Arrow Placement on Quartering Deer

If you asked a group of bow hunters how they would prefer an animal to be standing for an ideal shot, 98% of them would probably say slightly quartering away. Standing broadside would be second, but the overwhelming choice would be slightly quartering away, with the emphasis on slightly.  A steeply quartering away animal has a very small target.

To demonstrate, hold your phone in front of you as if you were viewing the screen. Now, keeping it on the same horizontal plane, rotate one end of the screen away from you, notice how the horizontal surface area you can see gets significantly smaller.  If this were a deer, any miss 2 inches the right or left can now end up in the hind quarter or front shoulder.  Compare this to a broadside shot where a miss 2 inches to the left or right will still hit the vitals in most instances.

When you stop to think about this, this is why a slightly quartering away shot really makes sense for bow hunters because the animal is exposing more of its vitals.  The main reason for this is because the front side shoulder is now forward, thus, opening up more of the lungs, heart, and diaphragm to be sliced by an arrow. The biggest obstacle for a well-placed arrow will always be the front shoulder.  The front shoulder is large enough and strong enough to stop a blazing arrow in its tracks and all you’ll be left with is a short blood trail and a sleepless night.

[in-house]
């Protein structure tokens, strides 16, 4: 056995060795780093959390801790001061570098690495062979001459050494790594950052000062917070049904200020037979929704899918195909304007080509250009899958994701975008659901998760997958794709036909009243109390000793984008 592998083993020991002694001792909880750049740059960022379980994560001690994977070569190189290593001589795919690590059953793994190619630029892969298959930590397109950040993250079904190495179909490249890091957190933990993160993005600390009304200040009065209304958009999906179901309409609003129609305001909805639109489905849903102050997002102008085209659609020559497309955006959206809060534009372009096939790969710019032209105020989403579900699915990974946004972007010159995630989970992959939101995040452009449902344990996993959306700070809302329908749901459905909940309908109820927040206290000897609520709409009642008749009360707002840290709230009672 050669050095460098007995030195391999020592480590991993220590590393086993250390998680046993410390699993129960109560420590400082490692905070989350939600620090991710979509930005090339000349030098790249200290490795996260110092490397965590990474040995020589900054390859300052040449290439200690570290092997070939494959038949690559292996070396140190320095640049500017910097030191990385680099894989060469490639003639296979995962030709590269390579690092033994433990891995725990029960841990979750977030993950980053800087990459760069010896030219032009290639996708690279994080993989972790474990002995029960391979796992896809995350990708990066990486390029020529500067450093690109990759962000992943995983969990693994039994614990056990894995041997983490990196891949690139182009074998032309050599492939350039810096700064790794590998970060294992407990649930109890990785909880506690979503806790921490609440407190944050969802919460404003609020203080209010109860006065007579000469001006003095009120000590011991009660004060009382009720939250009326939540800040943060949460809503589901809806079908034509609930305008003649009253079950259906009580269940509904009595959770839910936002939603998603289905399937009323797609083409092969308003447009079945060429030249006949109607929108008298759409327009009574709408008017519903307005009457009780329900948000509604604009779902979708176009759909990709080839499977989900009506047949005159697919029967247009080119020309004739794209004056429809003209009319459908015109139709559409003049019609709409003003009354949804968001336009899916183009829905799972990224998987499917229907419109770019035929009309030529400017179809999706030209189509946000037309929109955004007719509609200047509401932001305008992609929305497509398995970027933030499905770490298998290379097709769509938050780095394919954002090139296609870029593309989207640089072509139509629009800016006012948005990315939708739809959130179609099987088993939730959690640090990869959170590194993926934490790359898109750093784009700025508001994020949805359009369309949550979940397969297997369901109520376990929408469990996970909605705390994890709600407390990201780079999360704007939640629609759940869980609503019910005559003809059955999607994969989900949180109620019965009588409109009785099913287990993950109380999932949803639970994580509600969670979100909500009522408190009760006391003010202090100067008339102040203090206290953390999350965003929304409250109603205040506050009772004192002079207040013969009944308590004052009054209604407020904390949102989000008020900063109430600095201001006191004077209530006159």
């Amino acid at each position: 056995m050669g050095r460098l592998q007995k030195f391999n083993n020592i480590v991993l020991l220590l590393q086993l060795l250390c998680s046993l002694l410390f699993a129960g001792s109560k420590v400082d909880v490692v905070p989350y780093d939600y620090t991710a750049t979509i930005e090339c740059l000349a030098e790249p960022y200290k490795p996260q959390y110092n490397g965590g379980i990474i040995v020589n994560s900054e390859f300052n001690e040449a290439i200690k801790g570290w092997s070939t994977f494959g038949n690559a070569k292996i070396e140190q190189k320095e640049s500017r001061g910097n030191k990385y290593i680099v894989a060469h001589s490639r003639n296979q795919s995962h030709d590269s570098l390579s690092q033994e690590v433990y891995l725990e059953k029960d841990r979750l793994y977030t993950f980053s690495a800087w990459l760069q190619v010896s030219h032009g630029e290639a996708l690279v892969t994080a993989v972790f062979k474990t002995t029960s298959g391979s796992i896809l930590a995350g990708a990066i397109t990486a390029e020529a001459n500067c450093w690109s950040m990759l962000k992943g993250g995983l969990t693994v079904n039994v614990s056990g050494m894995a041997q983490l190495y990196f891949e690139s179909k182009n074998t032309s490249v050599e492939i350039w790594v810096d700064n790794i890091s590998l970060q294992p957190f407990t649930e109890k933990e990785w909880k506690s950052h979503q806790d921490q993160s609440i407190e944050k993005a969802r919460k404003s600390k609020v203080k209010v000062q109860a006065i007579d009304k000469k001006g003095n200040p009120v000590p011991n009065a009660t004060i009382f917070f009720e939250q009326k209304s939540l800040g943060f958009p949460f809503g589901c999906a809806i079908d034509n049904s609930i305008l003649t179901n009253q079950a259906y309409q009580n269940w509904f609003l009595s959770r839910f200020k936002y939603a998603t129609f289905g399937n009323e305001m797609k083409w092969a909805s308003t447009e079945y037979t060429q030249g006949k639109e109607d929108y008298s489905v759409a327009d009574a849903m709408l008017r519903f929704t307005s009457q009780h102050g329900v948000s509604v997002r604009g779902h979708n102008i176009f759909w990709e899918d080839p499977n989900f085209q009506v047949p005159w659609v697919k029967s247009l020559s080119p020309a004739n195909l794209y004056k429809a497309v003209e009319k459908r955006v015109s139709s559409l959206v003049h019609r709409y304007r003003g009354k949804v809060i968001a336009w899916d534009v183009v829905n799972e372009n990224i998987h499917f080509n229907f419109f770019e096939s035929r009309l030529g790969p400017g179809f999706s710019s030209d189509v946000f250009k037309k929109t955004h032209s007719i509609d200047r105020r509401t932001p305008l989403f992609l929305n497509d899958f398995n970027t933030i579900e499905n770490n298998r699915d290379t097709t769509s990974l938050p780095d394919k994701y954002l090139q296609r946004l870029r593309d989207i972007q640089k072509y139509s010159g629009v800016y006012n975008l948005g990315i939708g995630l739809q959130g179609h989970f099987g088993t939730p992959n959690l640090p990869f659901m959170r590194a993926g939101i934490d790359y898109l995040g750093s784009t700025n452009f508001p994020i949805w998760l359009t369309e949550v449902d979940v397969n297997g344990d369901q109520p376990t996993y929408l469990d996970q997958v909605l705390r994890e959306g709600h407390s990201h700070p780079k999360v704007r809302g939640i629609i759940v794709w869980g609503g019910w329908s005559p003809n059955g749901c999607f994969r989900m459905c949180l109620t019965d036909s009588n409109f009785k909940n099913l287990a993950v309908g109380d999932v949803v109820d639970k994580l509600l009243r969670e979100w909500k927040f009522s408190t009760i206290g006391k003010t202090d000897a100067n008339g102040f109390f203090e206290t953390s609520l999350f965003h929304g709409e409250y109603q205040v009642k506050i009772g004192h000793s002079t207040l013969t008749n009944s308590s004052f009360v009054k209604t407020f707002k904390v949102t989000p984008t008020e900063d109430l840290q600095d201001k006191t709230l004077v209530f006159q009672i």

The worst part about hitting a buck or any game animal in the shoulder is that it wasn’t necessarily an awful shot, and more than likely, an inch or two to the left or right could have made all the difference.  Anything behind the front shoulder is pretty soft and an arrow will zip through relatively quickly, hence why most bowhunters prefer a slightly quartering away shot.  In contrast, a quartering too shot is very difficult because due to the angle, the front shoulder is basically covering up the entire vital area making an extremely small target for any shooter.

In the video, professional archer, David Houser, demonstrates how and where you should adjust your aim on a quartering animal. Basically, on quartering game, you want your arrow to come out in the off-side shoulder.  In order to do this, you’ll want to adjust your aim back towards the mid-section depending on the steepness of the shot, thus, lessening the chance of hitting the front side shoulder. A well placed shot will angle up through the vitals and lead to a very quick and ethical kill.

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